Author: Santino Hassell
Book: Down by Contact
Series: The Barons, #2
Page/Word Count: Add if you know
Categories: Gay Romance, Contemporary Romance, Sports Romance
Release Date: January 16, 2017
Simeon Boudreaux, the New York Barons’ golden-armed quarterback, is blessed with irresistible New Orleans charm and a face to melt your mama’s heart. He’s universally adored by fans and the media. Coming out as gay in solidarity with his teammate hasn’t harmed his reputation in the least—except for some social media taunting from rival linebacker Adrián Bravo.
Though they were once teammates, Adrián views Simeon as a traitor and the number-one name on the New Jersey Predators’ shit list. When animosity between the two NFL players reaches a boiling point on the field, culminating in a dirty fist fight, they’re both benched for six games and sentenced to joint community service teaching sullen, Brooklyn teens how to play ball.
At first, they can barely stand to be in the same room, but running the camp forces them to shape up. With no choice but to work together, Simeon realizes Adrián is more than his alpha-jerk persona, and Adrián begins to question why he’s always had such strong feelings for the gorgeous QB…
$✨s – When Simeon Boudreaux and Adrian Bravo get into a fight on the field, both are suspended and their punishment is to coach teens at a community program.
Adrian was really difficult to like. I could see through his homophobic slurs, his overconfident macho behavior and know that he was actually interested in Simeon as more than just former teammates and maybe friends, but it still made him really difficult to like.
Simeon is kind and an out football player in a league that barely supports out players. He was fortunate to be picked up by a team that has players who are respectful and supportive of him. Sure, he fought back when Adrian tackled him, but I thought the punishment for him should have been much lighter than the punishment for Adrian.
I liked the punishment storyline, but I would have liked to have seen more interaction with the kids. I understand that these men are football players and jocks, but I didn’t care much for the dirty, trash talk both inside and outside of the bedroom. Both men redeem themselves and the ending was good.
5✨s – I am such a sucker for alpha types in stories and this one was everything! Equally matched enemies-to-lovers, not-too-cutesy-kids with attitude, and smokin’ chemistry between the leads. Santino Hassell can be a little hit or miss for me; I liked CoS, didn’t click with most of his Five Boroughs series and I’m not fond of paranormal. But Hassell is an amazing writer and the Barons has subjects and tropes I can mesh with. Simeon and Adrian’s nascent friendship ended when Simeon left the Predators for the Barons. Much of Adrian’s hostility stems from internalized homophobia, fostered by a toxic atmosphere in the Predators locker room. Community service, after an on-field brawl, forces a détente and begins a slow burn romance. Simeon challenges and pushes at Adrian’s fears and misconceptions and when he pushes back…angry sex can be so hot!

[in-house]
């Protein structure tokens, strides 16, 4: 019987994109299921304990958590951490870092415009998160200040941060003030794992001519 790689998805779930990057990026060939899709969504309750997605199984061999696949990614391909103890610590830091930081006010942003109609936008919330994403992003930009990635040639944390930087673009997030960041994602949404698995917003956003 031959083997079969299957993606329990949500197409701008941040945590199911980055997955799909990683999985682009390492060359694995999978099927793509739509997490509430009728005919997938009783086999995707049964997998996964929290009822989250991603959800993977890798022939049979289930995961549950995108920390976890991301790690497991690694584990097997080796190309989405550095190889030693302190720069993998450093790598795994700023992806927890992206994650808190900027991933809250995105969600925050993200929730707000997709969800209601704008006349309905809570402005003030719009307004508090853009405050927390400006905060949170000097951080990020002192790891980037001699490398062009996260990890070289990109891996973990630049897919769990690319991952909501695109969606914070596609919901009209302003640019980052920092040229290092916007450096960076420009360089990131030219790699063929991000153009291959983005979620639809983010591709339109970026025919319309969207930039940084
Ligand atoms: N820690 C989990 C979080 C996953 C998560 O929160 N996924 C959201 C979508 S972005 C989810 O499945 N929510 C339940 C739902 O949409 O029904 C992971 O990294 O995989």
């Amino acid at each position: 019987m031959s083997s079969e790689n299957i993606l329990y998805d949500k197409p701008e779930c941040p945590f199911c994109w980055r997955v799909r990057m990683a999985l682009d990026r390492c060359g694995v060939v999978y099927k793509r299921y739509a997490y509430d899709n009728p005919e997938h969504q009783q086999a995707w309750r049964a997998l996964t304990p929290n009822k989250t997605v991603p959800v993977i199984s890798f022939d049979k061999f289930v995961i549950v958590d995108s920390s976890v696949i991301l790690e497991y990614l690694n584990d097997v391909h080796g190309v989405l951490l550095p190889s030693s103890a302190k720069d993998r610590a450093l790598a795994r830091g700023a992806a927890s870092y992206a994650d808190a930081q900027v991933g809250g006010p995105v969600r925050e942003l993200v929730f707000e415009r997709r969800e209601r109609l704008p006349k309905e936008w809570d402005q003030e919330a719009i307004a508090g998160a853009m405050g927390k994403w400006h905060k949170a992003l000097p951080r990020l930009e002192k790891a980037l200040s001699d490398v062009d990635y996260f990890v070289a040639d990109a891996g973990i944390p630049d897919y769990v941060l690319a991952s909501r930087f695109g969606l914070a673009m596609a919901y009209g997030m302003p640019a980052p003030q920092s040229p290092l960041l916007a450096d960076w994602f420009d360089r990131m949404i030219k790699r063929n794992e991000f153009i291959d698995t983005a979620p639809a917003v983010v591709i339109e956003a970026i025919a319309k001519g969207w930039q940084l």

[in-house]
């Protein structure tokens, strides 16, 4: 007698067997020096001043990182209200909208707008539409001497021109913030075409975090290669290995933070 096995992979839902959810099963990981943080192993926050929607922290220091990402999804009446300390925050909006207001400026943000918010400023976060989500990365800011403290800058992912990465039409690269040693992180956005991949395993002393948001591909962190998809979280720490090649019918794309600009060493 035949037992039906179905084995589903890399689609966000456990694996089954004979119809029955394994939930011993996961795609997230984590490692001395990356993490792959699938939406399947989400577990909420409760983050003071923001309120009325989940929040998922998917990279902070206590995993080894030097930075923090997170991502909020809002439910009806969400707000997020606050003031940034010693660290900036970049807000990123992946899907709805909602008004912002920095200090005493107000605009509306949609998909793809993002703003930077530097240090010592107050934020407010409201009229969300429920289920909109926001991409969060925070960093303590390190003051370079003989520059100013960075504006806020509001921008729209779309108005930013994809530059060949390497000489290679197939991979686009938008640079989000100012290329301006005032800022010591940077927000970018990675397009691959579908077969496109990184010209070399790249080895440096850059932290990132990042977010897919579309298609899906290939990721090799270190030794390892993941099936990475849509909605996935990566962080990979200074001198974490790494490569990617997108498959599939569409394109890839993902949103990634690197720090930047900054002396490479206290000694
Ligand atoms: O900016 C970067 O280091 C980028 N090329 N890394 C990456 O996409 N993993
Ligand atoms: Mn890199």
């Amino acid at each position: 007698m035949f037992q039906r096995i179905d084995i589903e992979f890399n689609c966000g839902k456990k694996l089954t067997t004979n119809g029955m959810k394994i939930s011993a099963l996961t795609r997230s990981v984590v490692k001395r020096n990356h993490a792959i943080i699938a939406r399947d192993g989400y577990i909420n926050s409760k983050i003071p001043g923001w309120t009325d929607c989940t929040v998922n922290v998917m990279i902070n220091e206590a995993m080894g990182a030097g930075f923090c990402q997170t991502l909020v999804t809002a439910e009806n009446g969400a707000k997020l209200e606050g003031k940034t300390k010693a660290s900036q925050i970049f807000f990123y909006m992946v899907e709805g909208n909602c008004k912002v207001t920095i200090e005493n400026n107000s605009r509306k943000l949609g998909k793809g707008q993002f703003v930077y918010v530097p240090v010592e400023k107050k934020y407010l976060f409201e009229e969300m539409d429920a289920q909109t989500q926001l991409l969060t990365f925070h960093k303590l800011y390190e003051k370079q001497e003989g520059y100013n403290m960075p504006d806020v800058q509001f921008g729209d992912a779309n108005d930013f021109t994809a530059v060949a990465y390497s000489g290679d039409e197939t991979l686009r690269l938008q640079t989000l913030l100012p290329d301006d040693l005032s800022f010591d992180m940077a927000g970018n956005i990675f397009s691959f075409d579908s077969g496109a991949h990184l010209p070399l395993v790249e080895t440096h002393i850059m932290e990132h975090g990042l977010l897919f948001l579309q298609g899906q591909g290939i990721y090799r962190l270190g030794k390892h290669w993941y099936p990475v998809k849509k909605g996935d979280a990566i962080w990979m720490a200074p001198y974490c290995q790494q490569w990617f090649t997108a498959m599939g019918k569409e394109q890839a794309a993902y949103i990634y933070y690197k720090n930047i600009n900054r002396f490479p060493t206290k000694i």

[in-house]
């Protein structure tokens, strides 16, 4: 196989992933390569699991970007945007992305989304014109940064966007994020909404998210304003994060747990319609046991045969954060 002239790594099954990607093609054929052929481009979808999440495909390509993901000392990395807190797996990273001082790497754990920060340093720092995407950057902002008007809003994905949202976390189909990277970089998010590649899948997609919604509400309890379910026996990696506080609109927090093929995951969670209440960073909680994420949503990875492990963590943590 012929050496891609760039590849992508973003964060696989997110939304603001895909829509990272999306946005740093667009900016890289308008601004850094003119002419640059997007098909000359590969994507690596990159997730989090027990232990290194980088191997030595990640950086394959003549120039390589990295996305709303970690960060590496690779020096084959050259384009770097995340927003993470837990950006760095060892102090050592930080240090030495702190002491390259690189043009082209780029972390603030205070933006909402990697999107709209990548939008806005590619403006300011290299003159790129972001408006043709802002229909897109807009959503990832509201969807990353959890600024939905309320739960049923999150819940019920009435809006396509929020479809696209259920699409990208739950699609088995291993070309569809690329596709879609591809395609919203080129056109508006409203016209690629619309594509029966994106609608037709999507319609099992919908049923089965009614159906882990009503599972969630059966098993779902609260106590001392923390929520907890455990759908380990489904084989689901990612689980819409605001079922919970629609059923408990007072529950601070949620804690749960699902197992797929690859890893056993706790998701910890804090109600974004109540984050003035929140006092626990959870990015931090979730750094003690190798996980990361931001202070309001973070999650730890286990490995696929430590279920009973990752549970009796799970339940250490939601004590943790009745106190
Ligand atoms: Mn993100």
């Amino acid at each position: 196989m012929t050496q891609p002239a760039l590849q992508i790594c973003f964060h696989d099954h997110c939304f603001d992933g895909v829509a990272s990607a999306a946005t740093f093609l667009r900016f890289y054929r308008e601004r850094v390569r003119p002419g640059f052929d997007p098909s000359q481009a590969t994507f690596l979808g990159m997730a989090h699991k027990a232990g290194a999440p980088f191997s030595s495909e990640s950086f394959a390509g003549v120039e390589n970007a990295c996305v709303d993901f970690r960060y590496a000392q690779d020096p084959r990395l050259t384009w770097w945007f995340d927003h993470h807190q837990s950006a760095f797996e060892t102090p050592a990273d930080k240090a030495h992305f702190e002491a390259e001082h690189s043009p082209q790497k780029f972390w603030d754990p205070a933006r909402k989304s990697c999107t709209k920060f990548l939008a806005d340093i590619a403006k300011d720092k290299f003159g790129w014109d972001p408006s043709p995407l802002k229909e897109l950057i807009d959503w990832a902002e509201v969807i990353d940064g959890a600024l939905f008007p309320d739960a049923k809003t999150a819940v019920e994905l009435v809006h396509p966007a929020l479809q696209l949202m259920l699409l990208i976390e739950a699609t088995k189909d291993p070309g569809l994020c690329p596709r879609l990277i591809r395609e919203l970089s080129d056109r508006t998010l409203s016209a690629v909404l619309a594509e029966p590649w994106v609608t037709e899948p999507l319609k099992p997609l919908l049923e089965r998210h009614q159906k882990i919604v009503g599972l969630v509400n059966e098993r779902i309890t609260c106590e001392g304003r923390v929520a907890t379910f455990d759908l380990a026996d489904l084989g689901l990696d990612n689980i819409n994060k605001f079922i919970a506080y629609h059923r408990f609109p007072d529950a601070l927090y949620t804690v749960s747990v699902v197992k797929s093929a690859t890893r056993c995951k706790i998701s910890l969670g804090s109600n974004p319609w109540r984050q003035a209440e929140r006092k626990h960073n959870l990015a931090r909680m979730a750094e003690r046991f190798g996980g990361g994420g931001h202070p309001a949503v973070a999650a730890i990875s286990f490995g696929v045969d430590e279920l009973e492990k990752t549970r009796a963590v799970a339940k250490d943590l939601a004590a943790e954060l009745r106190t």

Simeon and Adrian add ethnic diversity and realism often missing in this genre, which makes little difference in the plot, and rightly so. The narrative uses a favorite style of alternating POV’s, which helped me make a strong connection with the characters. The dialogue from both MC’s did seem too similar sometimes; I didn’t see much influence coming through from both growing up in such different states. Maybe it’s because they used a lot of contemporary slang I’m not always familiar with. The youth center work and kids didn’t overwhelm the story but added enough plot device to keep things interesting. Of course the big theme was Adrian coming to terms with his bisexuality and falling in love with Simeon. He did have the requisite freak out, acted out badly and Simeon handled it perfectly. He understands but refuses to tolerate Adrian’s BS.
The culmination of the story hit the right romantic chords, ending up just a little predictable, in a good way. There’s a cheerful epilogue set in the near future and I appreciated the assurance of a HEA. This book does stand alone, although I’d highly recommend reading Gavin and Noah’s story. I can’t wait to see who comes next in the lineup since I’m all but certain I’ll love it too. I do know this book is starting my best of 2018 book list!
About Santino Hassell:
Santino Hassell was raised by a conservative family, but he was anything but traditional. He grew up to be a smart-mouthed, school cutting grunge kid, then a transient twenty-something, and eventually transformed into an unlikely romance author.
Santino writes queer romance that is heavily influenced by the gritty, urban landscape of New York City, his belief that human relationships are complex and flawed, and his own life experiences.
Where to find Santino Hassell: